Only a moron would even think of trying it with a Taser, and that moron would almost certainly achieve nothing if he did. Sure, you might put someone's eye out with a Taser, just as you could by throwing a bottle at them - or, more effectively, by sticking your thumb in their eye. But that's not an argument against Thor Shield. One might as well say that bulletproof vests make you less safe - you're a lot more likely to survive a bullet wound to the body than one to the head.

Lord knows there are probably better things for plods to spend taxpayers' money on than Taser-proof vests. After all, it's the cops themselves who say that Tasers do no lasting harm. But arguing that a Thor Shield vest makes a police officer less safe... dear me.

The New Scientist trailer for the article - to be published on paper in full in November - is here. ®

Application security programs and practises

More from The Register

next story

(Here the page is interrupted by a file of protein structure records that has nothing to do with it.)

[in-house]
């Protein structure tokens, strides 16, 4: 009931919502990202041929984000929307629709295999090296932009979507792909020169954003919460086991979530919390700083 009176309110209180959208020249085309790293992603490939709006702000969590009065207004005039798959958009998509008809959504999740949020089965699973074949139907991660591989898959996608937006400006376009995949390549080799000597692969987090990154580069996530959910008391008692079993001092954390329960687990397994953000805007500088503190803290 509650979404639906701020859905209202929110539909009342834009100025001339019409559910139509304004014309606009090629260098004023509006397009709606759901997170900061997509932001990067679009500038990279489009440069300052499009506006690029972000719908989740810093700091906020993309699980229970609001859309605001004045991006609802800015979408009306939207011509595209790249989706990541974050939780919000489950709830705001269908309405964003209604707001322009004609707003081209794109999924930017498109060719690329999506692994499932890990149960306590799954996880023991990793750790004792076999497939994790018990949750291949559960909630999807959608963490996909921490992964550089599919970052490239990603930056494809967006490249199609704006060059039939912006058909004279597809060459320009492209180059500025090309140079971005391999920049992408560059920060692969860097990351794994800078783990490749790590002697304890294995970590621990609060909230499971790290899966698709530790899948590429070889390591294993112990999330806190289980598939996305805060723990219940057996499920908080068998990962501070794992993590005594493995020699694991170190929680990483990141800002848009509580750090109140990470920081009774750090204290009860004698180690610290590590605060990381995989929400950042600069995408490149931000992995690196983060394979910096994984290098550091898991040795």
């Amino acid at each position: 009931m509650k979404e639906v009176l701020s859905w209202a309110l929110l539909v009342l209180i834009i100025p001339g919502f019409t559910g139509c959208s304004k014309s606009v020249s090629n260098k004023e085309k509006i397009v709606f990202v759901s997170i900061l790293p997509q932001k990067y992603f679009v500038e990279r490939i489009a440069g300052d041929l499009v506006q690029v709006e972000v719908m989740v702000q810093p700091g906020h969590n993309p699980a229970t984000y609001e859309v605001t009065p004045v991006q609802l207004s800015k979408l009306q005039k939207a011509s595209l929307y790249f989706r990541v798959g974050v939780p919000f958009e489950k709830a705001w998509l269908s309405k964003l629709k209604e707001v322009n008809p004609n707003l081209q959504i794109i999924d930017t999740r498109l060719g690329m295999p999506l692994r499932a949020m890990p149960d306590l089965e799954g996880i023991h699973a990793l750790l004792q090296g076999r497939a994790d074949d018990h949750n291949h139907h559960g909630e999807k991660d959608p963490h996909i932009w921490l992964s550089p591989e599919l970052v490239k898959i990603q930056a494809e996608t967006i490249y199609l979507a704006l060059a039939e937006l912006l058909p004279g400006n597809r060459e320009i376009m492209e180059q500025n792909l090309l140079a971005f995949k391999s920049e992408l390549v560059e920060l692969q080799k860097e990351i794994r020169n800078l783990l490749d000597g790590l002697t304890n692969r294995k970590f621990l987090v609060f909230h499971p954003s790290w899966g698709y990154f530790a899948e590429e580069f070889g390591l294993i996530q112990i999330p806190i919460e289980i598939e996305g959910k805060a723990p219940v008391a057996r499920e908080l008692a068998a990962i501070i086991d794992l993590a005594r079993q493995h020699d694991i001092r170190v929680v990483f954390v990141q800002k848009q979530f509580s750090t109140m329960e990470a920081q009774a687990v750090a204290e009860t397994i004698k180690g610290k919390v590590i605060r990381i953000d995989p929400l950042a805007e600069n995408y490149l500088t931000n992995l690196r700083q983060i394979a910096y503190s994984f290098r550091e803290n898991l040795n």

UK.gov's Open Source switch WON'T get rid of Microsoft, y'know
What do you mean, we've ditched Redmond in favour of IBM?!
UK government officially adopts Open Document Format
Microsoft insurgency fails, earns snarky remark from UK digital services head
Major problems beset UK ISP filth filters: But it's OK, nobody uses them
It's almost as though pr0n was actually rather popular
US Social Security 'wasted $300 million on an IT BOONDOGGLE'
Scrutiny committee bods probe derailed database project
HP, Microsoft prove it again: Big Business doesn't create jobs
SMEs get lip service - what they need is dinner at the Club